Classic science fiction movies and even cartoons from decades ago predicted flying cars and food replicators and apartment complexes in the sky, and while not all of that has happened, in the field of pharmaceutical research, there is one advance that's pretty futuristic.
Researchers at the University of Michigan have come up with some technology that prints a dosage of medication on a small surface. Using "vapor jet" printing, a form of 3D printing, precise dosages of medication could someday be custom printed at a pharmacy, while the patient waits.
The process involves putting medication doses on a variety of devices. Dissolvable strips could be used, skin patches, micro-needles or other delivery methods and it works for a single medication as well as combinations of different drugs on the same delivery patch.
Max Shtein is a professor of materials science and engineering at the University of Michigan and together with co-author Olga Shalev, a recent doctoral student and now graduate, the concept was developed and tested. For a project like this, experts from several parts of the university were needed. The College of Pharmacy of course, as well as team members from the departments of physics, chemical engineering, and biomedical engineering.
The technique was inspired by how some electronics are manufactured. Organic vapor-jet printing can take a super fine mist and spray it over a large surface. The substance, that is, whatever active ingredient is needed, can be heated, usually in its powdered form. Once it's evaporated, it's combined with an inert gas, like nitrogen. The evaporated ingredient and the gas are piped through a nozzle and sprayed onto a cool surface. Because the substance is hot and the surface is cool, it condenses and then forms a crystalline structure on the surface.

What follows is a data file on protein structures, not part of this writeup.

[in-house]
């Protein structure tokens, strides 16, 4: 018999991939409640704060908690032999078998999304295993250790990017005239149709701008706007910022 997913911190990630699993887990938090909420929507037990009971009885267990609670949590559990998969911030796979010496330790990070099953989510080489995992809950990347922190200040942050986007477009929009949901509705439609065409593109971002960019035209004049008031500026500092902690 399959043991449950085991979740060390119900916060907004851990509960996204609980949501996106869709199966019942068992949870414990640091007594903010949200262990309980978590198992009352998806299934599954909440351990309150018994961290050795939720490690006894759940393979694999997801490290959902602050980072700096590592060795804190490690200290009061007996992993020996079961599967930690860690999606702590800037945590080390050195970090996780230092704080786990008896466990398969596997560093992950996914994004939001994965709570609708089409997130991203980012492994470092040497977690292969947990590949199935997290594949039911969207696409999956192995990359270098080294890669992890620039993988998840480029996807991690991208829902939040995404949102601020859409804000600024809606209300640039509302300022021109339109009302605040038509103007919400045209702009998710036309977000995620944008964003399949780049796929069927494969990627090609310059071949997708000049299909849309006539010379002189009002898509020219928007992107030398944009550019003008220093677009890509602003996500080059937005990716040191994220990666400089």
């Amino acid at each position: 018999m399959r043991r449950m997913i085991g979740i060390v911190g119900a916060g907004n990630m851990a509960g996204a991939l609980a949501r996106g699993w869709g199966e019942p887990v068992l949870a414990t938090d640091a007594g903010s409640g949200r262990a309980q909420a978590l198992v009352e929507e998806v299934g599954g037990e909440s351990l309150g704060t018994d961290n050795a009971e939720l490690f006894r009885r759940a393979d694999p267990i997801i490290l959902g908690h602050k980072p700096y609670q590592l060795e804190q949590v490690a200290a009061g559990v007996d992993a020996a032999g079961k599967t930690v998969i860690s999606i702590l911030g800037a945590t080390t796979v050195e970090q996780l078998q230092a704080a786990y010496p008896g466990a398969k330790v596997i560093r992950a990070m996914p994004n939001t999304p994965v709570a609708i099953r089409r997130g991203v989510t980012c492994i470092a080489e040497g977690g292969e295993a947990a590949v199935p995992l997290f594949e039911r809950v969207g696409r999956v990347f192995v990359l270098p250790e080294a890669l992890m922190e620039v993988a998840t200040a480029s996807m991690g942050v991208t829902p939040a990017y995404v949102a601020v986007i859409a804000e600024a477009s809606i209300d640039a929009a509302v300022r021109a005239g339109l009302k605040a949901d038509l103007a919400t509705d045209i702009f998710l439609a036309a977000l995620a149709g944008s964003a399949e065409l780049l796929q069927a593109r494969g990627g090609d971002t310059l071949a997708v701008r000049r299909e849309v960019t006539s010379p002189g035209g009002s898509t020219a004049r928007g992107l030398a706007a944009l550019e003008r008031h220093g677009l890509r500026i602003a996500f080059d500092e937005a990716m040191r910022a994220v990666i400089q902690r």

The main advantage is that it improves solubility. For a pharmaceutical compound to be used in medication, it has to be soluble. Shtein explained, "Pharma companies have libraries of millions of compounds to evaluate, and one of the first tests is solubility. About half of new compounds fail this test and are ruled out. Organic vapor jet printing could make some of them more soluble, putting them back into the pipeline."
The solubility factor would come in handy during testing as well. Most pharmaceutical compounds have to have a solvent added to them when they are tested against cultured cells and this impacts test results. The vapor printed drugs would not need a solvent. In tests in the lab, Shtein said the compounds they tested did just fine against cultured cancer cells, killing them just as efficiently as traditional delivery methods.
Other advantages are shorter clinical testing processes which could get the drugs to market faster and an easier way to transport medication since the film is very stable. Also, it's possible to custom blend medications onto one strip, eliminating the needs for multiple pills and dosages. Staying healthy isn't always convenient, so having drugs that are precision tuned a particular patient's needs, stable in transport and simpler to take are all factors that could make this method the future of pharmaceuticals. Take a look at the video to learn more.